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Several months ago, thanks to Joe Bilby, the authority on all things New Jersey Civil War, I learned that Ulric Dahlgren’s colonel’s dress uniform was in the collection of the Historical Society of Princeton.

Ulric’s oldest brother was named Charles Bunker Dahlgren. Charlie Dahlgren named his first son Ulric in honor of his slain brother. The second Ulric Dahlgren, born six years after his namesake was killed in action, became one of the world’s most famous scientists. He was a world-renowned biologist and zoologist, and was an award-winning and long-tenured professor at Princeton University. Somewhere along the line, Charlie Dahlgren came into possession of his brother’s last dress uniform. That uniform ended up in a trunk in the attic of the second Ulric Dahlgren’s son, and a purchaser of the house eventually discovered it. It was then donated to the Historical Society of Princeton.

The Society recently kicked off an exhibit on New Jersey in the Civil war, and for the first time ever, the uniform is on exhibit. This photo was forwarded to me by the Historical Society so I can include it in the book. There’s also a CDV of Dahlgren wearing this uniform posted here. The CDV was taken in Philadelphia in November 1863, shortly before Ulric went to visit his father in Charleston, SC for the next couple of months.

I find a couple of things remarkable about it.

Dahlgren stood over 6 feet tall, but I doubt that that uniform jacket is bigger than a size 40 or so. Now, I’m not a slender fellow, but I was once. When I was 18, I was 6’3″ and weighed about 170 pounds. Even then, I wore a size 44 suit coat. Although Dahlgren was tall and very athletic, he obviously never filled out.

The other striking thing about it is the condition. The thing is in absolutely immaculate condition. It obviously was not worn often by Dahlgren before his fatal mission. It also was obviously well cared for by its subsequent stewards.

It will make a great addition to the book.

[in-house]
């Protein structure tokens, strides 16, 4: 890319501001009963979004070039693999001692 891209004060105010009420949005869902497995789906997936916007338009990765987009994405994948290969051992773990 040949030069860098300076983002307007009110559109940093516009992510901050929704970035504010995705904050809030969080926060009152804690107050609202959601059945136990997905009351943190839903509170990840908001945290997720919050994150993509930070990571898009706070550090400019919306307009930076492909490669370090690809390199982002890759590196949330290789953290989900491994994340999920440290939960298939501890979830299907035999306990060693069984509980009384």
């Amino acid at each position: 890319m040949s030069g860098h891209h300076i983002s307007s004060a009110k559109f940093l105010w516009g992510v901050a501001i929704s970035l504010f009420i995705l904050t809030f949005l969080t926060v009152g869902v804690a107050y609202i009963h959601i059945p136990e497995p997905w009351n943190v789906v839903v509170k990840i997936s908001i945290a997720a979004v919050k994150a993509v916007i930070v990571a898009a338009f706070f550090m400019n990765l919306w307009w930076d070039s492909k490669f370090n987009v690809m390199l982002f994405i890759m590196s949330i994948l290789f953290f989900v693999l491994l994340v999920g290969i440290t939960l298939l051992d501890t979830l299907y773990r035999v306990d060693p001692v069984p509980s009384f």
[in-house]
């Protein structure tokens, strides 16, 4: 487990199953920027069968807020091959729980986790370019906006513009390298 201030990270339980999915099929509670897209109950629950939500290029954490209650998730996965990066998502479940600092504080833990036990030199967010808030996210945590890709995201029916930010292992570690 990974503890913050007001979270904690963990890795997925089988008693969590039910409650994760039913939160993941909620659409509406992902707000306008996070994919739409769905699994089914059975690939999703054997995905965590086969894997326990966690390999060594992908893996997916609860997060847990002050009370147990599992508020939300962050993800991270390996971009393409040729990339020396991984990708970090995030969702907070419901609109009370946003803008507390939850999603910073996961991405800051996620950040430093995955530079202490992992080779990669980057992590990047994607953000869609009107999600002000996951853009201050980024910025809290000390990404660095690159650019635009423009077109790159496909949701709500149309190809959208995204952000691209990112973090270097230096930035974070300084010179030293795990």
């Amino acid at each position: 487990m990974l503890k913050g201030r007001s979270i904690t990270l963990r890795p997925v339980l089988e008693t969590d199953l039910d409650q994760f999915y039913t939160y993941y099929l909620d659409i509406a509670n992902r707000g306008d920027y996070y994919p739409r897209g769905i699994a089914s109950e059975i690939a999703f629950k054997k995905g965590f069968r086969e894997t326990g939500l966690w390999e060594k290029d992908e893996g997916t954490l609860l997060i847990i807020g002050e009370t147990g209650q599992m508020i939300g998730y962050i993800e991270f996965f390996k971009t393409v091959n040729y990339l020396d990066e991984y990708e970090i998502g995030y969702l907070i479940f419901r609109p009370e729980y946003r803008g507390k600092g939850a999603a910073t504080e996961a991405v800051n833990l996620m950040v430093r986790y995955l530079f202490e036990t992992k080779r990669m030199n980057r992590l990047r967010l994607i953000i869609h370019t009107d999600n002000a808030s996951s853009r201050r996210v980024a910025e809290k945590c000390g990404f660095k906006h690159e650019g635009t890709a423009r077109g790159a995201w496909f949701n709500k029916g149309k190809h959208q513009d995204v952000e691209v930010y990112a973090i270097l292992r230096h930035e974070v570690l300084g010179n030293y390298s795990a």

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9 Oct 2006, by

Margie Bearss

I’m sad to report that, after 48 years of marriage, Margie Bearss, the wife of Ed Bearss and distinguished Civil War historian in her own right, passed away on October 7 after a very lengthy illness.

I did a program with Ed at the end of July, and I asked him then how Margie was doing. He told me then that he had nearly lost her a week or so earlier, so I figured it was just a matter of time. I’m sad to report that Margie finally lost her battle.

Condolences to Ed and his family.

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I’ve not been shy about stating my opinions about copyright protection issues, generally in the context of Google’s scheme to engage in copyright infringement on an unprecedented scale.

Many of you are familiar with the site YouTube, where people can post videos on the Internet and where they can be downloaded for free. YouTube is coming under increasing scrutiny due to copyright infringement concerns. While the networks haven’t gone after it yet, that day will come, probably much sooner than later. Here’s an article that appeared on CNet earlier this week:

Another Internet research firm has predicted doom for YouTube’s business model.

Copyright issues that have plagued video-sharing site YouTube since its official launch almost a year ago will mean that “YouTube will get sued. And it will lose,” wrote Josh Bernoff and Ted Schadler, analysts for Forrester Research, on a blog posted last week.

Lawsuits will trigger a chain reaction, according to the analysts, in which YouTube will be forced to remove all copyrighted material–and that means excising most of the professionally made content. What’s left will leave YouTube with videos that are “a lot less interesting,” said the Forrester analysts.

YouTube representatives did not respond to an interview request.

The Forrester opinion comes three months after research firm IDC came to a similar conclusion and less than a week after HDNet founder Mark Cuban told a group of advertisers that “only a moron would buy YouTube.” Both Forrester and IDC research companies argue that YouTube will face the same battle fought and lost by file-sharing site Napster.

In a now-famous court case, Napster argued unsuccessfully that it wasn’t responsible for people misusing its file-sharing system to steal music.